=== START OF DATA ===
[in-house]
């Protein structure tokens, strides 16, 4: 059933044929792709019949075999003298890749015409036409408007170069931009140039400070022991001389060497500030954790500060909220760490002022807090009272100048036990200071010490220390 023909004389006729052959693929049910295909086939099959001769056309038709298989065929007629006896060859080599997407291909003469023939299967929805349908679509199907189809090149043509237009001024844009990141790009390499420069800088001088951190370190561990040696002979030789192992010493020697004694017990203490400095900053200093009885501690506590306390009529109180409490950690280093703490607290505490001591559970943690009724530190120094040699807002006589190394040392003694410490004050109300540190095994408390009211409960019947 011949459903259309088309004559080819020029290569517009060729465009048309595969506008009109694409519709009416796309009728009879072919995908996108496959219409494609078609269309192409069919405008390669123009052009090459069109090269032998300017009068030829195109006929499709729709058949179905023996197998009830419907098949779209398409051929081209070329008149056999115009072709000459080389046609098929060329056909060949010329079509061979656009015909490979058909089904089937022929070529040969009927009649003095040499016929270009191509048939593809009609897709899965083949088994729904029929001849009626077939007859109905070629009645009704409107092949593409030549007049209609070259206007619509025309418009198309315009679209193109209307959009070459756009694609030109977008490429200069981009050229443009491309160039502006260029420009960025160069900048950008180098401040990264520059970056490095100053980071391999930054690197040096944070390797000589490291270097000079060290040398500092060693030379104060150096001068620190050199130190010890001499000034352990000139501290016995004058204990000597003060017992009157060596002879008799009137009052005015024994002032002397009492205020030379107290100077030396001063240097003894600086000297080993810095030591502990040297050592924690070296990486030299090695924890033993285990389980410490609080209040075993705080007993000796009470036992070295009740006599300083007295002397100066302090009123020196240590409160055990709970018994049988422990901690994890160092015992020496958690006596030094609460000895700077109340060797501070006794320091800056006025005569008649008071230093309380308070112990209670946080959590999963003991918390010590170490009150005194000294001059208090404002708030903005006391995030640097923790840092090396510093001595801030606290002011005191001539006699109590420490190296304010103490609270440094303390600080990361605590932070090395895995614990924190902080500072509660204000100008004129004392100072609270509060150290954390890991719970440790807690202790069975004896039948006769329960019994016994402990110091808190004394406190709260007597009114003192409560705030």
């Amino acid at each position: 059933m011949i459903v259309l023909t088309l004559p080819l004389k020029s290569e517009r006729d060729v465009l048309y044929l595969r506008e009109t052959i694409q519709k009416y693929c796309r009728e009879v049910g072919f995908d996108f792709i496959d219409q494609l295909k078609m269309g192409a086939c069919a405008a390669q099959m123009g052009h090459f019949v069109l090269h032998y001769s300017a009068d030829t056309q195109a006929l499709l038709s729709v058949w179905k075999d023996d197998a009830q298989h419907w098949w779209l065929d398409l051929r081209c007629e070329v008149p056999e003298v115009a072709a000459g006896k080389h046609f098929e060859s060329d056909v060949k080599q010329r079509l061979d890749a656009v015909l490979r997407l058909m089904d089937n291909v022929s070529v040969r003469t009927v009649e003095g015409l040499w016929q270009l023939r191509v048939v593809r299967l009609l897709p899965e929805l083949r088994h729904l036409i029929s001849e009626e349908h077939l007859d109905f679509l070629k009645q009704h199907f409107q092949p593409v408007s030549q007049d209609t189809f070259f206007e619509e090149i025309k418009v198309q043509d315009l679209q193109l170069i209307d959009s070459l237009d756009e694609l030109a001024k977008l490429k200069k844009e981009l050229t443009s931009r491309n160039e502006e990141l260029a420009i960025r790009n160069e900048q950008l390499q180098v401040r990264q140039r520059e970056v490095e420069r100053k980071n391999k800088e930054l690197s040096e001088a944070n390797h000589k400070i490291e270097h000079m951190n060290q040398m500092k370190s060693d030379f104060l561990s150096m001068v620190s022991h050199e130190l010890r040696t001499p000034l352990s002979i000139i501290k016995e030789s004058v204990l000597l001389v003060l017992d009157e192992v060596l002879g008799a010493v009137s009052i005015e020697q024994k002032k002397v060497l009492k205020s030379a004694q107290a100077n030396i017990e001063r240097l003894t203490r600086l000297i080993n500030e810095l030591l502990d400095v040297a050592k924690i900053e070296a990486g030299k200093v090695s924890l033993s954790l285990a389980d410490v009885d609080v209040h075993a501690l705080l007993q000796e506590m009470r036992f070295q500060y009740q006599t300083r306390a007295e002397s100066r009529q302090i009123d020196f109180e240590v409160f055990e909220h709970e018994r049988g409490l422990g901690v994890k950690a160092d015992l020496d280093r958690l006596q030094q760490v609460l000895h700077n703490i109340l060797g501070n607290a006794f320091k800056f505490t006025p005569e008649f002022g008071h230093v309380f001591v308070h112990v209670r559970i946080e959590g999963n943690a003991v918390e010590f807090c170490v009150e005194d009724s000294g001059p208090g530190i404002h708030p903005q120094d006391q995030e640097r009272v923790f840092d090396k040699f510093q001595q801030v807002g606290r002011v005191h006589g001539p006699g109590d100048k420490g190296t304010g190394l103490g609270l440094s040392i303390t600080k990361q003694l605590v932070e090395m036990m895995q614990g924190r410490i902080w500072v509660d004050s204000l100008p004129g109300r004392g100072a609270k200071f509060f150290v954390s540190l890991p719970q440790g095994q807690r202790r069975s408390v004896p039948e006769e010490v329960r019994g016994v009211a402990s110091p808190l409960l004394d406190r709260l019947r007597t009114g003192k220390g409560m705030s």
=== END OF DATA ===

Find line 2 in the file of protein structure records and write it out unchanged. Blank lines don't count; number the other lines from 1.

């Protein structure tokens, strides 16, 4: 059933044929792709019949075999003298890749015409036409408007170069931009140039400070022991001389060497500030954790500060909220760490002022807090009272100048036990200071010490220390 023909004389006729052959693929049910295909086939099959001769056309038709298989065929007629006896060859080599997407291909003469023939299967929805349908679509199907189809090149043509237009001024844009990141790009390499420069800088001088951190370190561990040696002979030789192992010493020697004694017990203490400095900053200093009885501690506590306390009529109180409490950690280093703490607290505490001591559970943690009724530190120094040699807002006589190394040392003694410490004050109300540190095994408390009211409960019947 011949459903259309088309004559080819020029290569517009060729465009048309595969506008009109694409519709009416796309009728009879072919995908996108496959219409494609078609269309192409069919405008390669123009052009090459069109090269032998300017009068030829195109006929499709729709058949179905023996197998009830419907098949779209398409051929081209070329008149056999115009072709000459080389046609098929060329056909060949010329079509061979656009015909490979058909089904089937022929070529040969009927009649003095040499016929270009191509048939593809009609897709899965083949088994729904029929001849009626077939007859109905070629009645009704409107092949593409030549007049209609070259206007619509025309418009198309315009679209193109209307959009070459756009694609030109977008490429200069981009050229443009491309160039502006260029420009960025160069900048950008180098401040990264520059970056490095100053980071391999930054690197040096944070390797000589490291270097000079060290040398500092060693030379104060150096001068620190050199130190010890001499000034352990000139501290016995004058204990000597003060017992009157060596002879008799009137009052005015024994002032002397009492205020030379107290100077030396001063240097003894600086000297080993810095030591502990040297050592924690070296990486030299090695924890033993285990389980410490609080209040075993705080007993000796009470036992070295009740006599300083007295002397100066302090009123020196240590409160055990709970018994049988422990901690994890160092015992020496958690006596030094609460000895700077109340060797501070006794320091800056006025005569008649008071230093309380308070112990209670946080959590999963003991918390010590170490009150005194000294001059208090404002708030903005006391995030640097923790840092090396510093001595801030606290002011005191001539006699109590420490190296304010103490609270440094303390600080990361605590932070090395895995614990924190902080500072509660204000100008004129004392100072609270509060150290954390890991719970440790807690202790069975004896039948006769329960019994016994402990110091808190004394406190709260007597009114003192409560705030």